HARLEM — Inside Harlem's Revolution Books, a special display was laid out after Donald Trump was elected president.
It includes books on Adolf Hitler and the Holocaust with the subhead: “What we can learn from history.”
Alongside it are T-shirts that read: "America was NEVER great."
“We are calling it out for what it is,” said store spokesman Raymond Lotta.
The shop's management is hoping Trump's leadership, and strongly-felt opposition to it, will help fund the future of the business, which openly strives for the overthrow of the capitalist system and its replacement with a socialist one based on the principles of Bob Avakian, chairman of the Revolutionary Communist Party, USA.
The bookstore, at 437 Malcolm X Blvd., launched a fundraising push it calls the “65 Defiant Days” — it started 65 days before the inauguration — using the election of Trump to create a political movement.
Lotta said Trump ran a campaign based on “white supremacy, xenophobia, patriarchy and expanded war.”
The spokesman said the bookstore can serve as a community space to create a counter-movement.
It is working with grassroots activists, calling on mass protests in Washington in the vein of Occupy Wall Street to create a “political crisis” before the inauguration on Jan. 20, he said.
“This is the discourse before it happens,” he said.
Revolution Books is stocked with tomes that aim to expose the inequalities of the world and shed light on what can be done to overcome them, a spokesman previously told DNAinfo New York.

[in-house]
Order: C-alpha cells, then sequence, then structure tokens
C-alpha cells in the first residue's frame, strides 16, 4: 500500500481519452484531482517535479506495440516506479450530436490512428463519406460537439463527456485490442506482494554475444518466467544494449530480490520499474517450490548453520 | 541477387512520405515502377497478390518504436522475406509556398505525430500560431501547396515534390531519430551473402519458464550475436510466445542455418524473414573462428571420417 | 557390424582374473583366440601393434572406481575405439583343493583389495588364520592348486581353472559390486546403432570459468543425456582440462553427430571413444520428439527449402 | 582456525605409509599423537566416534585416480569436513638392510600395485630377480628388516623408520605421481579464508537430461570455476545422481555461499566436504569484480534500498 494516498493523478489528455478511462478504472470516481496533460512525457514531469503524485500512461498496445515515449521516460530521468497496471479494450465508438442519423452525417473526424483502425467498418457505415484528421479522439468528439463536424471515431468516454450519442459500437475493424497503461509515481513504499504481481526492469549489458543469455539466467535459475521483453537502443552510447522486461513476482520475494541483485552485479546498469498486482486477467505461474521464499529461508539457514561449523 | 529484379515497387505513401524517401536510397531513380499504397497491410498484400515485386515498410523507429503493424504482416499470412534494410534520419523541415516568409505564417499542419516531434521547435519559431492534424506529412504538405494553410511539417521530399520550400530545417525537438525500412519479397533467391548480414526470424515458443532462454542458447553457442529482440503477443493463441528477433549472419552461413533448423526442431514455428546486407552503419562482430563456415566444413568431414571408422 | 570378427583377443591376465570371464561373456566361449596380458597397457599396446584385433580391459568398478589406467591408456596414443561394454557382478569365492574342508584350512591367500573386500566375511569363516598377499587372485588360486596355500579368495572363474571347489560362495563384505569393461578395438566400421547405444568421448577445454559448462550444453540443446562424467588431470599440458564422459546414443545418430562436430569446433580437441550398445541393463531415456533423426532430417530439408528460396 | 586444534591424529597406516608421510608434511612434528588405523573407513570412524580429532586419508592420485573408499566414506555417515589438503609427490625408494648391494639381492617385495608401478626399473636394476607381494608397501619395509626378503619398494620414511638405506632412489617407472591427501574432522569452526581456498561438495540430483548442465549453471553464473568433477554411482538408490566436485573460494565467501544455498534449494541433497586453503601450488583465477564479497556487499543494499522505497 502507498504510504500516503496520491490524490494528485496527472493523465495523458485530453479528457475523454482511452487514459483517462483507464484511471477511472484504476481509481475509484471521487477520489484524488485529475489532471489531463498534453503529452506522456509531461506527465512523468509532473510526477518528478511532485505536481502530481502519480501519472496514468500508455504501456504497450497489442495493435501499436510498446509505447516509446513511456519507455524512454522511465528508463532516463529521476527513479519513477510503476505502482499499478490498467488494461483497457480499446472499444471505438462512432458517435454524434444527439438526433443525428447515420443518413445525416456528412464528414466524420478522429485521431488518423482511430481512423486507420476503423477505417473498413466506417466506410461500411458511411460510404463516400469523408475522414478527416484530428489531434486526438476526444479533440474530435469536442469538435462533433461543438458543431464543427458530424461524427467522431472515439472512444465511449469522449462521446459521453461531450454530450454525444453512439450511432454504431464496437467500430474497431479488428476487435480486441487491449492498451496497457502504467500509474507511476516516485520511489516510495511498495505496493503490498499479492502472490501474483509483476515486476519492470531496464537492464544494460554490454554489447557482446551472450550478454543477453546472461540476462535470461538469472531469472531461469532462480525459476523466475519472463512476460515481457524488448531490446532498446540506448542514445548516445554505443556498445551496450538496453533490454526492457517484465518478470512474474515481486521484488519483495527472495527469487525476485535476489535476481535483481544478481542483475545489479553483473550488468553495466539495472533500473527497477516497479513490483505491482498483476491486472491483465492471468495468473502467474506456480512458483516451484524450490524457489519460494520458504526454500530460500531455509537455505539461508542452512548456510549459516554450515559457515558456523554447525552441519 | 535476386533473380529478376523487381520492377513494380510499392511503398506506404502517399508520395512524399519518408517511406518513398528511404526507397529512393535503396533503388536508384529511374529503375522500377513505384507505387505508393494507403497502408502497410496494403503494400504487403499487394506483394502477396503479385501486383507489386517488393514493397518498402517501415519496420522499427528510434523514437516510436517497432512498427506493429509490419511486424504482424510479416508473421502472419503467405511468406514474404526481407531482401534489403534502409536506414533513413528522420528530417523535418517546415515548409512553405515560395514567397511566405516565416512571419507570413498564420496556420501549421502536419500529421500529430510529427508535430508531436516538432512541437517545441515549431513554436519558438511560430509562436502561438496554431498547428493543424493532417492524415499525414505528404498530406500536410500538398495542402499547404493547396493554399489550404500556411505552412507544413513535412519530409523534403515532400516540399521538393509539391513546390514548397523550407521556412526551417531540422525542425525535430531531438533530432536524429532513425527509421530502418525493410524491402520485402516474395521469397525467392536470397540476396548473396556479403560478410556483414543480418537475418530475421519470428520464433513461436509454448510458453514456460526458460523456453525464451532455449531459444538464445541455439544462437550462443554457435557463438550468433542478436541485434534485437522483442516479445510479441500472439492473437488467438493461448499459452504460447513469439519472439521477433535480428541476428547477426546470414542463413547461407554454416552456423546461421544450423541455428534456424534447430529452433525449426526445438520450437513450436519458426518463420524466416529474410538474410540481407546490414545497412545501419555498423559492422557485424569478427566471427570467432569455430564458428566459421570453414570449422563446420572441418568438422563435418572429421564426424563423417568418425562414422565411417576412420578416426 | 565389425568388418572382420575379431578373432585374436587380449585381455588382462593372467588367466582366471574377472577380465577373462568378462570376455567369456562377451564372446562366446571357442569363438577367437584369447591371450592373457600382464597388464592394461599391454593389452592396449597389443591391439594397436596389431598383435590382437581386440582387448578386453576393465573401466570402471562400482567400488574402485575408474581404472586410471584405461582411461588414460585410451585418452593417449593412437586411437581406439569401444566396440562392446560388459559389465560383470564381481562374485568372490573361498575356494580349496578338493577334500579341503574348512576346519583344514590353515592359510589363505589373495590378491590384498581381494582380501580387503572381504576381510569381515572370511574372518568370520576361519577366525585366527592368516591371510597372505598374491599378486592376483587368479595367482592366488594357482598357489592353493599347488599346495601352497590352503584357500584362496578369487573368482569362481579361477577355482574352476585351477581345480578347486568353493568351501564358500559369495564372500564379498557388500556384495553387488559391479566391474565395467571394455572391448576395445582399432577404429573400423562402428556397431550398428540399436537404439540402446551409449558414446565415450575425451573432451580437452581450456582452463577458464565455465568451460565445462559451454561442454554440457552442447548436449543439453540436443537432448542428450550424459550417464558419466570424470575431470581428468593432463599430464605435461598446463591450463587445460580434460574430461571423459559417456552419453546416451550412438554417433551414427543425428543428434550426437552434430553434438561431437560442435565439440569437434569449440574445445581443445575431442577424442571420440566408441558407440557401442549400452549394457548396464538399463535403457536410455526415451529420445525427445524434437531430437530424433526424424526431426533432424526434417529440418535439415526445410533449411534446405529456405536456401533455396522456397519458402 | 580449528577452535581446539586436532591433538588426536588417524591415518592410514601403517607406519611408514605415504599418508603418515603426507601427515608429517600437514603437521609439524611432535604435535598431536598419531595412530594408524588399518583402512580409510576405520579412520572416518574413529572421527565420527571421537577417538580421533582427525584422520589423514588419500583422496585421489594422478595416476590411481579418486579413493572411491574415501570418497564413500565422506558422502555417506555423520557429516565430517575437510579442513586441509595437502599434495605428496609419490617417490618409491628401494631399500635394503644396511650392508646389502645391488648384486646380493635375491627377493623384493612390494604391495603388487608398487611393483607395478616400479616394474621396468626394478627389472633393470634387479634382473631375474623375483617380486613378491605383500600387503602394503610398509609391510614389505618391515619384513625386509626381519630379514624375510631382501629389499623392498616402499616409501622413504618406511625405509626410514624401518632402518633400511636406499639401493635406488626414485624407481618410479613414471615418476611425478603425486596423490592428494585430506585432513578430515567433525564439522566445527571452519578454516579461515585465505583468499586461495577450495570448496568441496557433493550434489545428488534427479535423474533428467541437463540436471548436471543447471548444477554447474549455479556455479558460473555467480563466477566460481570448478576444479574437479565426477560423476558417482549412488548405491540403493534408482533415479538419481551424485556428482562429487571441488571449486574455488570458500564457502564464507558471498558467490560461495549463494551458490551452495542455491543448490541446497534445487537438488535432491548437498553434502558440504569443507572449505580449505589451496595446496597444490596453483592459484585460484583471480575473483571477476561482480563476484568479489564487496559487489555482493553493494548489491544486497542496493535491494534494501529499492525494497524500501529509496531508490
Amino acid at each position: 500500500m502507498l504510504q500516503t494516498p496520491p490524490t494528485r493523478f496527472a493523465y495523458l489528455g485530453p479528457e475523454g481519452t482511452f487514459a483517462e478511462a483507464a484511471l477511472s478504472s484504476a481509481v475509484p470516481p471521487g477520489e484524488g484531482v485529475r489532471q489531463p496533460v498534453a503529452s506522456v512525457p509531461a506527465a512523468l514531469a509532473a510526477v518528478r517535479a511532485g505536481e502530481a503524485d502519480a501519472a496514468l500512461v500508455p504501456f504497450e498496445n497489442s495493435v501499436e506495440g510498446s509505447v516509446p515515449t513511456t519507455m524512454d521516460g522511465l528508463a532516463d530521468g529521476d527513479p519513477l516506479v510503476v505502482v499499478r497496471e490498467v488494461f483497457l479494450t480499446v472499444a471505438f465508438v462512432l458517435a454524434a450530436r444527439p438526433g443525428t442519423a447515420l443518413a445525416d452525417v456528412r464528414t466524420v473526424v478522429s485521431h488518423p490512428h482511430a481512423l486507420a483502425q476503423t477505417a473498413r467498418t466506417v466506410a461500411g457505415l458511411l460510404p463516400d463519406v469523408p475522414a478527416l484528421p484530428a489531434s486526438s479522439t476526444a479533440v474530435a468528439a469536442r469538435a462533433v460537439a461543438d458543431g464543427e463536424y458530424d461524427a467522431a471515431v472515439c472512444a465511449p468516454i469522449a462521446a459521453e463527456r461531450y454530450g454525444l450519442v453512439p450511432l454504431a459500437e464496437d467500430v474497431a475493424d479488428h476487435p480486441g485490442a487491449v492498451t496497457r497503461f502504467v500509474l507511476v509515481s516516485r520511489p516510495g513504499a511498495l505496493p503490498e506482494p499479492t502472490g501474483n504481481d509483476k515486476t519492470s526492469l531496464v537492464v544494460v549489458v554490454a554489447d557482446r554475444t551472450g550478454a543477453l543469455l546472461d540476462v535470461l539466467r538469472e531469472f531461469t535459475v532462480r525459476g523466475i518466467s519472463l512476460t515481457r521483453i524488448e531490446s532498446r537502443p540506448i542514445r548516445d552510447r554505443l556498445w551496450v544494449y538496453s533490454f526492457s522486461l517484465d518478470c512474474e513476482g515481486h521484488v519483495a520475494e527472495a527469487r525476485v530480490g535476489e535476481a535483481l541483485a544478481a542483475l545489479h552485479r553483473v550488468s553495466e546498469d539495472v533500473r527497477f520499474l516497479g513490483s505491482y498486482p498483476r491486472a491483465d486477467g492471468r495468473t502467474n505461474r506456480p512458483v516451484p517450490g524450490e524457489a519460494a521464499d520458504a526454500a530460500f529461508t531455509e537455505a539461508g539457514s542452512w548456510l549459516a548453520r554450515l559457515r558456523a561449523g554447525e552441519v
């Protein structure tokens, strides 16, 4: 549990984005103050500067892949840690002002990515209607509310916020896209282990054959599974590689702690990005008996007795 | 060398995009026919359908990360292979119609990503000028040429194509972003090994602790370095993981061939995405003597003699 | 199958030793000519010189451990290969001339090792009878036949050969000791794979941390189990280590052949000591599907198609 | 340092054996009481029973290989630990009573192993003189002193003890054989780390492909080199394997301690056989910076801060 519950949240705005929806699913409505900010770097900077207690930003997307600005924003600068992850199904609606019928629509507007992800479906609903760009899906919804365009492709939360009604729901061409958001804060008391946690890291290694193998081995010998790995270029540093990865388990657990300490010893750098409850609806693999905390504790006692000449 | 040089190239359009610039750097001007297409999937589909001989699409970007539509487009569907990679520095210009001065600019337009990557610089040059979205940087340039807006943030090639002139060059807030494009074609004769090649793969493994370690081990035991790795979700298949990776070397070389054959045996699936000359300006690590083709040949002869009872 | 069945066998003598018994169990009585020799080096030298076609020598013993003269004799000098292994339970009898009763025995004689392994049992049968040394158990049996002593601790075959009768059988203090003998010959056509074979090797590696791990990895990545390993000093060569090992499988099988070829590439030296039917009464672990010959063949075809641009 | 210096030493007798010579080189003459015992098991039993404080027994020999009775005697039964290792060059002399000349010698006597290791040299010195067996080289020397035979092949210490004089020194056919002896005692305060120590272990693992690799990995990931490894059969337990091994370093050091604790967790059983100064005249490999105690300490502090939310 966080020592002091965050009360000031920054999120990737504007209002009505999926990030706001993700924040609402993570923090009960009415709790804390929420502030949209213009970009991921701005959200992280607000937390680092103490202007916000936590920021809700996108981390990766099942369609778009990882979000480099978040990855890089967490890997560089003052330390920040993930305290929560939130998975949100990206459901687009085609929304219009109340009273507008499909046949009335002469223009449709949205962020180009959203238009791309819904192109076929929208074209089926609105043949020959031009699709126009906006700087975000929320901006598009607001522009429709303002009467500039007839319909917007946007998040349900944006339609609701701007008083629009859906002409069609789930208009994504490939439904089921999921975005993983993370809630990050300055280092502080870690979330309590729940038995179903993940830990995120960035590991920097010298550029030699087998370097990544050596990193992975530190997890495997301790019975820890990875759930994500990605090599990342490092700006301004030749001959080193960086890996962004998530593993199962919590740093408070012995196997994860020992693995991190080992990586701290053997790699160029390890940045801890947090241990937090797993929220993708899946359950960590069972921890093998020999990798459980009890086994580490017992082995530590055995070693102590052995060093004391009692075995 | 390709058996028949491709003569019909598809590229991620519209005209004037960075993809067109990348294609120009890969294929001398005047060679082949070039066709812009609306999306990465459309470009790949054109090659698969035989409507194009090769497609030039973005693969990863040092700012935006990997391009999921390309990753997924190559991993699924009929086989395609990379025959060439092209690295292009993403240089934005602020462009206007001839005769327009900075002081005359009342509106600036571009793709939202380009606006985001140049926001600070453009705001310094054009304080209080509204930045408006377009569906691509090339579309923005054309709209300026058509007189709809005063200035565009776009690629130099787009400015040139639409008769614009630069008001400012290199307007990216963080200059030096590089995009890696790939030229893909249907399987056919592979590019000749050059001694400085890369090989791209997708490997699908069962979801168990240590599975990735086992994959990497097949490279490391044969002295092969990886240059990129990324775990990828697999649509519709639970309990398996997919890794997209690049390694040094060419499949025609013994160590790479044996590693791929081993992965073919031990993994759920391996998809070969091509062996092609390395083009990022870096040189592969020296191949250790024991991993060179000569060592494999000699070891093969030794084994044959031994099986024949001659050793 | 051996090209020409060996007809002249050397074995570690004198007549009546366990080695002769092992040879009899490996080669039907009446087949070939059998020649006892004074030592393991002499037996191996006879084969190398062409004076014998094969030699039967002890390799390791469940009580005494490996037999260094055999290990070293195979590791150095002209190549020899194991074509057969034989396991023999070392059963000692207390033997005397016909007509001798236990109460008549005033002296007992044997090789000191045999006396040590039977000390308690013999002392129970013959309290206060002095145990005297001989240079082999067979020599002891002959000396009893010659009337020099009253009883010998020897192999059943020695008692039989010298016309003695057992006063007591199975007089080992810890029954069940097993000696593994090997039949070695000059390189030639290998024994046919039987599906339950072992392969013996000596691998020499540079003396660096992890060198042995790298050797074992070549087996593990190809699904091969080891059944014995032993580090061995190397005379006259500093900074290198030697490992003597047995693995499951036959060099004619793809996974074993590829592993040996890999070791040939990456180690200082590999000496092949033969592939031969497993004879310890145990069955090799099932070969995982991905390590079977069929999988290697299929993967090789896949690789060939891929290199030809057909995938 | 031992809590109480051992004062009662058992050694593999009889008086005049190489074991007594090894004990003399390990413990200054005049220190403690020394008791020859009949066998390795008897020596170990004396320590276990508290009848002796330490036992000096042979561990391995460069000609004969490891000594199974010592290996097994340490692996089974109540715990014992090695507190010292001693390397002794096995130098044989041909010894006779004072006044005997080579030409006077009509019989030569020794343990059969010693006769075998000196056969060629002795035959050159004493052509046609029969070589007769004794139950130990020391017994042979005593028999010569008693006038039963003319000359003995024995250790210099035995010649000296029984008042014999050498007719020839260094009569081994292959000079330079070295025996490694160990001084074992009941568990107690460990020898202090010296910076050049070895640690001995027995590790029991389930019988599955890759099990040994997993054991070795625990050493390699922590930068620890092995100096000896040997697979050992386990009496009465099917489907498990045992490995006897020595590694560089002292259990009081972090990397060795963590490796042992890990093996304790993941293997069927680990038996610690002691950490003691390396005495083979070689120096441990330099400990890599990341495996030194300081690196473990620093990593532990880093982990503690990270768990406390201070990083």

It has experienced financial woes in the past, moving to Harlem from Chelsea last year after 40 years because of rising rents. Lotta said the fundraising, together with building opposition to Trump, would be used to secure the store's future.
He said Harlem provided the perfect home for Revolution Books because it has “a rich political, intellectual and cultural history that’s part of the energy that feeds into the store.”
It’s also looking to start an NPR-style fundraising model, where patrons purchase memberships to ensure a steady flow of funds.
The bookstore is looking to raise $40,000 by the new year. It's already collected $37,000, Lotta said.
“We can’t keep this open by selling books alone,” he said. “We are fighting for our survival. This bookstore is needed more than ever now.”